A 1905 fire devastated downtown Hot Springs and brought a new look to the town’s architecture. Hot Springs was a tourist mecca in the early 1900s, with some coming for the healing waters and others for the rampant illegal activities.

Arkansas artist Adrian Brewer was initially reluctant to accept a commission on what became his most famous painting. Little Rock insurance man Clyde E. Lowry approached Brewer about painting the American flag “when the wind had died down and the gentle folds took their natural place.” Brewer had a thriving practice painting commissioned portraits of prominent Arkansans, but ended up accepting Lowry’s offer.

A Camden furniture merchant was responsible for a phrase we see every time we open our wallets. Matt Rothert, Sr., was born in Indiana in 1904 and moved to Camden twenty years later. He founded the Camden Furniture Company, serving as its president until he retired in 1975. But his true love was coin collecting, a passion he developed when he found his father’s old coins.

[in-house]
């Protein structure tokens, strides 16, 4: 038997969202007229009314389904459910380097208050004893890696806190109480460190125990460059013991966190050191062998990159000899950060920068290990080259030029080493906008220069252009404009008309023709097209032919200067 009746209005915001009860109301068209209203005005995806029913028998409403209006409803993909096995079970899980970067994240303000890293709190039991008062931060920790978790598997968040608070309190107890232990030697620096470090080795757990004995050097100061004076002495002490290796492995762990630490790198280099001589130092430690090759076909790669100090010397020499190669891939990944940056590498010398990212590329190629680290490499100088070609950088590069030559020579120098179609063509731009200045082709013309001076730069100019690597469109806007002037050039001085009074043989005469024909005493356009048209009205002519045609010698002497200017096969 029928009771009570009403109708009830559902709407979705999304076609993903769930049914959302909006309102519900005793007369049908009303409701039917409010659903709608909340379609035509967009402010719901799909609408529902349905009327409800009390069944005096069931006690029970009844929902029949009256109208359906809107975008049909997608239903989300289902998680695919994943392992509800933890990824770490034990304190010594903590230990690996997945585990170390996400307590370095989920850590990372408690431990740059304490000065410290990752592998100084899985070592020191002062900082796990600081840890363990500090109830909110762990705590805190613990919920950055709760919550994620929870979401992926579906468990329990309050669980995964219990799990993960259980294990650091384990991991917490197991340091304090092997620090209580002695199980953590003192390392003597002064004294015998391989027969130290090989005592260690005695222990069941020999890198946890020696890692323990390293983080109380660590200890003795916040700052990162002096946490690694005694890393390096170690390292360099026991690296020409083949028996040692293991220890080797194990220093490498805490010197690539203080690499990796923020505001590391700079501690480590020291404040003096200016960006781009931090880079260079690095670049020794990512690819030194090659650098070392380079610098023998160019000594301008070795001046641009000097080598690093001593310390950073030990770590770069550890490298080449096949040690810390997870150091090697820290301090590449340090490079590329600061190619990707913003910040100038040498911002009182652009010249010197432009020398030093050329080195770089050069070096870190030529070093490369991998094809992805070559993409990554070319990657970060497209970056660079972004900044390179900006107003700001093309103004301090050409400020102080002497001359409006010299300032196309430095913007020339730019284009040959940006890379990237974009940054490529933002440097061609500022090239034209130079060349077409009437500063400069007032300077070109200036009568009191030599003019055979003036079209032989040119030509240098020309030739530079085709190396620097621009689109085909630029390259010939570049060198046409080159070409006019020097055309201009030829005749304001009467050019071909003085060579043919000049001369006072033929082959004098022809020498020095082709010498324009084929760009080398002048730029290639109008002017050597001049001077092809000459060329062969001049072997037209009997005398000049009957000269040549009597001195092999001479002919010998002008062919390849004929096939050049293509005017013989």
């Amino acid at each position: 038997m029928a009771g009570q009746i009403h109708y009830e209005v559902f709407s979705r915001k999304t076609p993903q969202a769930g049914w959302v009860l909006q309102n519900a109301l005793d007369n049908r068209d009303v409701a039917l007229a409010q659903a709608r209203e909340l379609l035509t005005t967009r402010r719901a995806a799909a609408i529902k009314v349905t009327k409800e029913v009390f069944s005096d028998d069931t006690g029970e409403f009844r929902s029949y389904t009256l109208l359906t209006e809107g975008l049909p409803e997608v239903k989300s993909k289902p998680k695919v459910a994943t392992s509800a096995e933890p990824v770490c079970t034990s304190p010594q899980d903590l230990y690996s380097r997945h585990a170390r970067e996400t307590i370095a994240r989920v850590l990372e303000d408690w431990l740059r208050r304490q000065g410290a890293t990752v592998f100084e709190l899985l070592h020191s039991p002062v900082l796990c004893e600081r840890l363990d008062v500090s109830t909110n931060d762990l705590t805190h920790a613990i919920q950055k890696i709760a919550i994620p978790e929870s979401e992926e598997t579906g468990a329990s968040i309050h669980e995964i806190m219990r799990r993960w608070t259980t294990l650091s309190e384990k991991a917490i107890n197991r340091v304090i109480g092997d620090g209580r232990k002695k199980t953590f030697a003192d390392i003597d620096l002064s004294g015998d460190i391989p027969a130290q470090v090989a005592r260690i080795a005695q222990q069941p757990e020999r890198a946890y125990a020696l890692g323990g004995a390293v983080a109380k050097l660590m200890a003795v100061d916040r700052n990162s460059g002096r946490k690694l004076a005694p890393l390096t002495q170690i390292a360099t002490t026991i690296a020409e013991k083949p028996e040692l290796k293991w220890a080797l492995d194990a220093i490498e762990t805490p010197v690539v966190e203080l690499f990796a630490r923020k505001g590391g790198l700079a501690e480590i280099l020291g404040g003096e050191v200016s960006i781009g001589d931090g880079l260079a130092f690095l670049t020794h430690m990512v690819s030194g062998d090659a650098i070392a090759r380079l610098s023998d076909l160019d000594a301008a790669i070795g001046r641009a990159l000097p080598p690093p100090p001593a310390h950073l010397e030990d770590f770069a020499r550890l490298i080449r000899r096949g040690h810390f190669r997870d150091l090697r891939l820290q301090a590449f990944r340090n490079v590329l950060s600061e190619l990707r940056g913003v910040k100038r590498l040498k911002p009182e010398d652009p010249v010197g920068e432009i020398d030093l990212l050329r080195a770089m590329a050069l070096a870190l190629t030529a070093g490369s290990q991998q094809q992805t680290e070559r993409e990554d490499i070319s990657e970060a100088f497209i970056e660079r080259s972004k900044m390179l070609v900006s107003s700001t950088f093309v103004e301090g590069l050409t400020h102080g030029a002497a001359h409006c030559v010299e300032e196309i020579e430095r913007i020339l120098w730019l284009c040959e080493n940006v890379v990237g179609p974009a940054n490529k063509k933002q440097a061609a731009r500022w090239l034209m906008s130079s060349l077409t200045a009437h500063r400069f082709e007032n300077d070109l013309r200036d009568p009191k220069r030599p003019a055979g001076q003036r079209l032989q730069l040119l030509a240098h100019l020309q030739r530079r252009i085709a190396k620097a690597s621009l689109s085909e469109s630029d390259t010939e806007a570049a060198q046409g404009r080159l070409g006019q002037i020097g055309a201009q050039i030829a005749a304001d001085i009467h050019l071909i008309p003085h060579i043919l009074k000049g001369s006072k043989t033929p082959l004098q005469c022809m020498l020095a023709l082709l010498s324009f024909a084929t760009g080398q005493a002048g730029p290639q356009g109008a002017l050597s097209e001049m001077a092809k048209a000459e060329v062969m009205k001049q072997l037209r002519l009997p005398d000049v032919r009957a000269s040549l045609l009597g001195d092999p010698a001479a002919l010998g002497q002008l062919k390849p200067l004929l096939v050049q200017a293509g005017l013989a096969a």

Union Civil War veterans formed a fraternal organization after the war that had a surprisingly strong presence in Arkansas. The first Grand Army of the Republic post was founded in Illinois in 1866, and African American veterans formed some of the earliest posts in Arkansas around the same time.

While it was likely a stunt to promote tourism in the area, the short-lived Ozark Golden Wedding Jubilee did recognize long-term marriages as couples renewed their vows. Sponsored by the Rogers Chamber of Commerce, the jubilee celebrated fifty-year marriages while also recognizing a newlywed “honor couple” that would get a week-long honeymoon in Rogers.